There has been a lot of debate about transgender people and the accessibility of public bathrooms of late. To look for a recent example we need look no further than a few weeks ago, when US President Trump’s administration revoked federal protections that instructed schools to allow transgender students to use a bathroom that aligns with their gender identity. Understandably, transgender advocates have repeatedly asserted the need for all young people to be able to “pee in peace”. While it is important, access to an appropriate bathroom is not the only issue transgender young people negotiate. Living in a world that enforces (sometimes violently) a rigid binary between the categories of ‘man’ and ‘woman’ is where most of the key challenges begin. Such as in sports, where based on assigned sex at birth, a young transgender man was forced into competing against girls (and subsequently won the Texas state title) or in formal records, where with rare exception, sex and gender are considered only in binary (male-man or female-woman) terms. Population-based research has reported that around 1 in 100 young people is transgender (Clarke et al., 2014), which means more people confront these challenges than many might initially think. Unfortunately, despite recent advances in the public visibility of transgender people and stories, experiences of exclusion and mistreatment are sadly enduring.
According to universal human rights principals, all people have the right to an education. But bullying school cultures, where transgender students feel unsafe and unable to learn, pose a major threat to this fundamental right. In 2011, the United Nations Secretary-General Ban Ki Moon identified that sexual orientation and gender identity and expression–based bullying is “not restricted to a few countries but goes on in schools… in all parts of the world,” and then described it as a “moral outrage a grave violation to human rights and a public health crisis ”. Selected regions have been particularly proactive in attempting to address the challenges for transgender young people in schools, such as in the work led by UNESCO in the Asia-Pacific region. This work has included partnerships between academics, schools and UNESCO and these have generated valuable work toward preventing bullying on the basis of gender identity and expression.
Transgender young people, and selected community-based organisations that they are a part of, have also been working hard to improve this situation. For example, in New Zealand the youth-led organisation RainbowYOUTH has been delivering gender diversity workshops for over a dozen years. These types of educational interventions are sometimes referred to as “Trans 101” or “Introduction to Gender Identity” workshops. In general they offer a broad overview of gender identity and expression and offer resources for those who may need them. While we know that these kinds of trainings have been going on for decades across the world, to date we are unaware of any formal evaluations of such interventions in secondary schools. We have recently published the results of a study we conducted in the Journal of LGBT Youth, which has documented and evaluated a workshop conducted in New Zealand.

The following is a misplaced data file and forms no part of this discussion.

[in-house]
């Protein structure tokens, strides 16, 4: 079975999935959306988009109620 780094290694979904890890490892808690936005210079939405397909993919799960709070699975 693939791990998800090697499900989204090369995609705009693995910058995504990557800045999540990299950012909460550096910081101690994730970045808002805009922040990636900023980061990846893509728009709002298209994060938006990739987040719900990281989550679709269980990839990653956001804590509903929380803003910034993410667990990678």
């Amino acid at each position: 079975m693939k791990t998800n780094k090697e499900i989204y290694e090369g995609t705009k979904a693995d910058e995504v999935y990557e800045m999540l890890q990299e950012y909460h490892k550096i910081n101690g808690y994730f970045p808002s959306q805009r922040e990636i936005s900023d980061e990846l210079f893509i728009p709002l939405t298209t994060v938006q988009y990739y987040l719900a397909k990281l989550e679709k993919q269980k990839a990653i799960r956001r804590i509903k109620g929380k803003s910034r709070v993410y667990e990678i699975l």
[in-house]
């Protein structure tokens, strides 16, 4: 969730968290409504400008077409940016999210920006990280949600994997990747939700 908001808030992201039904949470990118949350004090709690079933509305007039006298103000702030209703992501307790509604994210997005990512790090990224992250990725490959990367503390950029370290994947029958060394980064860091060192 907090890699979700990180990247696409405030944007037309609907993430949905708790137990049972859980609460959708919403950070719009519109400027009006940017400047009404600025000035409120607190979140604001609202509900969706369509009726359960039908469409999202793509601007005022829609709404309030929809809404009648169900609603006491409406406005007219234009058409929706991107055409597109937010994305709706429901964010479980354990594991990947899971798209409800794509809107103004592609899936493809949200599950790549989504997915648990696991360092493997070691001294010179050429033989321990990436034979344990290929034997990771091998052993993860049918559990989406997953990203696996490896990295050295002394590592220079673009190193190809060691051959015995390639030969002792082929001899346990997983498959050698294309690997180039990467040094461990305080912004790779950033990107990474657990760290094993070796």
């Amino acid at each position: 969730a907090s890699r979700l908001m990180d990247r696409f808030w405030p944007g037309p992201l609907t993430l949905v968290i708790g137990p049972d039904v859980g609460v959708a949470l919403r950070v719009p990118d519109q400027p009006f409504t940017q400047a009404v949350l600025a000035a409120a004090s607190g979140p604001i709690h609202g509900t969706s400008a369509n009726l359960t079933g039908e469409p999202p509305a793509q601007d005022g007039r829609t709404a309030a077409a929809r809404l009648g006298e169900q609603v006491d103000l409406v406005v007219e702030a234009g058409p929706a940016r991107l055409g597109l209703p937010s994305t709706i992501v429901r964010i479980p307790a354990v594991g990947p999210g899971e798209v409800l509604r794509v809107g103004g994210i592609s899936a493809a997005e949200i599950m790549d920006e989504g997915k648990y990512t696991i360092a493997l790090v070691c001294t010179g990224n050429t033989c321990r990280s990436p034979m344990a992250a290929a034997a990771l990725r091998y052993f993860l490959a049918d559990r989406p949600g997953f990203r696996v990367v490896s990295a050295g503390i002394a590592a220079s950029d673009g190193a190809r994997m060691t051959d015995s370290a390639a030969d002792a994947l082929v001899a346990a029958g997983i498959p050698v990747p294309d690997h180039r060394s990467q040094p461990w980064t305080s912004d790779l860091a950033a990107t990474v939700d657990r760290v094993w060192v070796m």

In summary, 237 secondary school students in Years 9 and 10 (average age 13.7 years) attended 10 gender diversity workshops run by RainbowYOUTH in Auckland. These workshops were short – lasting around one hour – and followed an earlier workshop on sexuality diversity that we have also evaluated. The gender diversity workshop was led by a RainbowYOUTH educator, who explored some of the basic details surrounding categories of gender and sex (including intersex identities). This was followed by a personal testimony from a volunteer storyteller who shared their own experiences of gender transition. Hearing the real-life story of the transgender speaker allowed students to explore connections between gender and sexuality, how they might spot examples of transphobia, and what they could do to make their school a safer and more inclusive space.
Students were asked to complete a questionnaire both before and immediately after the workshop. More than 80% of students thought the gender diversity workshop led by RainbowYOUTH would reduce bullying in schools, and 94% of participants reported that they would recommend the workshop to other youth. Notably, there were statistically significant increases in valuing and understanding gender-diverse people from before and to after the workshop. Unsurprisingly, given the amount of research on the topic of violence towards transgender people, students described their school cultures as being hard and unwelcoming. These hostile school cultures were perceived to be related to experiences of loneliness, embarrassment and sadness for transgender students. While the young people involved in the study identified their schools as tough places to be for transgender young people, many individual students reported that they would like to be more supportive and respectful of their gender diverse peers. Reducing bullying related to gender identity and expression will have a positive impact on the mental wellbeing and educational achievement of young people, specifically transgender youth. Brief diversity workshops, like the ones delivered by RainbowYOUTH, which include skilled transgender storytellers and educators can make a significant difference. They are an important piece in the puzzle of moving us from insults to inclusion.
Veale, J. F. (2008). Prevalence of transsexualism among New Zealand passport holders. Australian and New Zealand Journal of Psychiatry, 42(10), 887-889.
Clark, T. C., Lucassen, M. F., Bullen, P., Denny, S. J., Fleming, T. M., Robinson, E. M., & Rossen, F. V. (2014). The health and well-being of transgender high school students: results from the New Zealand adolescent health survey (Youth'12). Journal of Adolescent Health, 55(1), 93-99.